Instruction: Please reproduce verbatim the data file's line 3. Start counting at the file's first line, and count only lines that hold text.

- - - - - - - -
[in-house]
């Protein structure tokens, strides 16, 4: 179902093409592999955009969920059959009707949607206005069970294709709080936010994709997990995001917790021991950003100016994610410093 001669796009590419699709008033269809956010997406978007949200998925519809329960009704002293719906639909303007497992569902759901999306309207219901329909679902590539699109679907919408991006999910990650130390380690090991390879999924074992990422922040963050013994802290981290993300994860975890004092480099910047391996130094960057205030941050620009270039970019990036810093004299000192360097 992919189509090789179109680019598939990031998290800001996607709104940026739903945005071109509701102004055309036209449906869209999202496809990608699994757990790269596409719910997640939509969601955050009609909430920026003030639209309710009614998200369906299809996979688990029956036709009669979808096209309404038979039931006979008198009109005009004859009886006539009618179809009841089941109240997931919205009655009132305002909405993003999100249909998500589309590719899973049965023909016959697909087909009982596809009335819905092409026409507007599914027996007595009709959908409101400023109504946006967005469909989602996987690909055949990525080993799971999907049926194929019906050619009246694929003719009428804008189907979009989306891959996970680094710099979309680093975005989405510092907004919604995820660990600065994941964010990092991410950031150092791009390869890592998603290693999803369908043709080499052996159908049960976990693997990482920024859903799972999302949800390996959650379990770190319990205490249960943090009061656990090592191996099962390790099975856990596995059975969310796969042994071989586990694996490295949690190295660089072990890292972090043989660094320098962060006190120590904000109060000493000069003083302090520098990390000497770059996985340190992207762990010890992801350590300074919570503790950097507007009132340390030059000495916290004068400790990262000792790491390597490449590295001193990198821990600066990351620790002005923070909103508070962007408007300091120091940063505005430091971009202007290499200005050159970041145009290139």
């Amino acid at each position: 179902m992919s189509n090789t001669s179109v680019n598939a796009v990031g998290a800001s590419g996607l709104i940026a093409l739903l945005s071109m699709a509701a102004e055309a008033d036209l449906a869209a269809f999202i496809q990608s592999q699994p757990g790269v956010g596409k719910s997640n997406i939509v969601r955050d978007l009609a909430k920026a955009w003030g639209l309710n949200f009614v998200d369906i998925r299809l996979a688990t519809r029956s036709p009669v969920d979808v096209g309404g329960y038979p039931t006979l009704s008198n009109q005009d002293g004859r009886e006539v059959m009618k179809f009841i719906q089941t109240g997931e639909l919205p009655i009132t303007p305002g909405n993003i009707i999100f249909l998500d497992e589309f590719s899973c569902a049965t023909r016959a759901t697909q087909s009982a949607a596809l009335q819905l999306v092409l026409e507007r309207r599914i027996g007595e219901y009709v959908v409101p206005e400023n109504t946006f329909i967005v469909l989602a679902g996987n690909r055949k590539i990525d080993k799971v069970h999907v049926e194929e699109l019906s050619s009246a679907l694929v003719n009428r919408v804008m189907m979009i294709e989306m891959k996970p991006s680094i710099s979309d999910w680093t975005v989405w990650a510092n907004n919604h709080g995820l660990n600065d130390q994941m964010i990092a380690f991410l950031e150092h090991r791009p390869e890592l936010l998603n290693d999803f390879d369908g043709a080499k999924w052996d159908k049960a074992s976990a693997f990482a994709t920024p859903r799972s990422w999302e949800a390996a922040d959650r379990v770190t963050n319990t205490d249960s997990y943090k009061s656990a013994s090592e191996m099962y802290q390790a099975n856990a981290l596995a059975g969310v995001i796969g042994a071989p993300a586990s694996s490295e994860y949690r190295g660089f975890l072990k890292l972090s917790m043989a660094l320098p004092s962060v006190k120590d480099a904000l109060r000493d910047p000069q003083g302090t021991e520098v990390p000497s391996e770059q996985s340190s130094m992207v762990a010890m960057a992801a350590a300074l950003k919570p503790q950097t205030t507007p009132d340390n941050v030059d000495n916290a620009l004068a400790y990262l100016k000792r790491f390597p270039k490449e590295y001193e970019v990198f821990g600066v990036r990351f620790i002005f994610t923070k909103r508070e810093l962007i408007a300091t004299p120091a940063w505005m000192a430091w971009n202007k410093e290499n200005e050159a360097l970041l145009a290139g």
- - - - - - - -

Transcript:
């Amino acid at each position: 179902m992919s189509n090789t001669s179109v680019n598939a796009v990031g998290a800001s590419g996607l709104i940026a093409l739903l945005s071109m699709a509701a102004e055309a008033d036209l449906a869209a269809f999202i496809q990608s592999q699994p757990g790269v956010g596409k719910s997640n997406i939509v969601r955050d978007l009609a909430k920026a955009w003030g639209l309710n949200f009614v998200d369906i998925r299809l996979a688990t519809r029956s036709p009669v969920d979808v096209g309404g329960y038979p039931t006979l009704s008198n009109q005009d002293g004859r009886e006539v059959m009618k179809f009841i719906q089941t109240g997931e639909l919205p009655i009132t303007p305002g909405n993003i009707i999100f249909l998500d497992e589309f590719s899973c569902a049965t023909r016959a759901t697909q087909s009982a949607a596809l009335q819905l999306v092409l026409e507007r309207r599914i027996g007595e219901y009709v959908v409101p206005e400023n109504t946006f329909i967005v469909l989602a679902g996987n690909r055949k590539i990525d080993k799971v069970h999907v049926e194929e699109l019906s050619s009246a679907l694929v003719n009428r919408v804008m189907m979009i294709e989306m891959k996970p991006s680094i710099s979309d999910w680093t975005v989405w990650a510092n907004n919604h709080g995820l660990n600065d130390q994941m964010i990092a380690f991410l950031e150092h090991r791009p390869e890592l936010l998603n290693d999803f390879d369908g043709a080499k999924w052996d159908k049960a074992s976990a693997f990482a994709t920024p859903r799972s990422w999302e949800a390996a922040d959650r379990v770190t963050n319990t205490d249960s997990y943090k009061s656990a013994s090592e191996m099962y802290q390790a099975n856990a981290l596995a059975g969310v995001i796969g042994a071989p993300a586990s694996s490295e994860y949690r190295g660089f975890l072990k890292l972090s917790m043989a660094l320098p004092s962060v006190k120590d480099a904000l109060r000493d910047p000069q003083g302090t021991e520098v990390p000497s391996e770059q996985s340190s130094m992207v762990a010890m960057a992801a350590a300074l950003k919570p503790q950097t205030t507007p009132d340390n941050v030059d000495n916290a620009l004068a400790y990262l100016k000792r790491f390597p270039k490449e590295y001193e970019v990198f821990g600066v990036r990351f620790i002005f994610t923070k909103r508070e810093l962007i408007a300091t004299p120091a940063w505005m000192a430091w971009n202007k410093e290499n200005e050159a360097l970041l145009a290139g």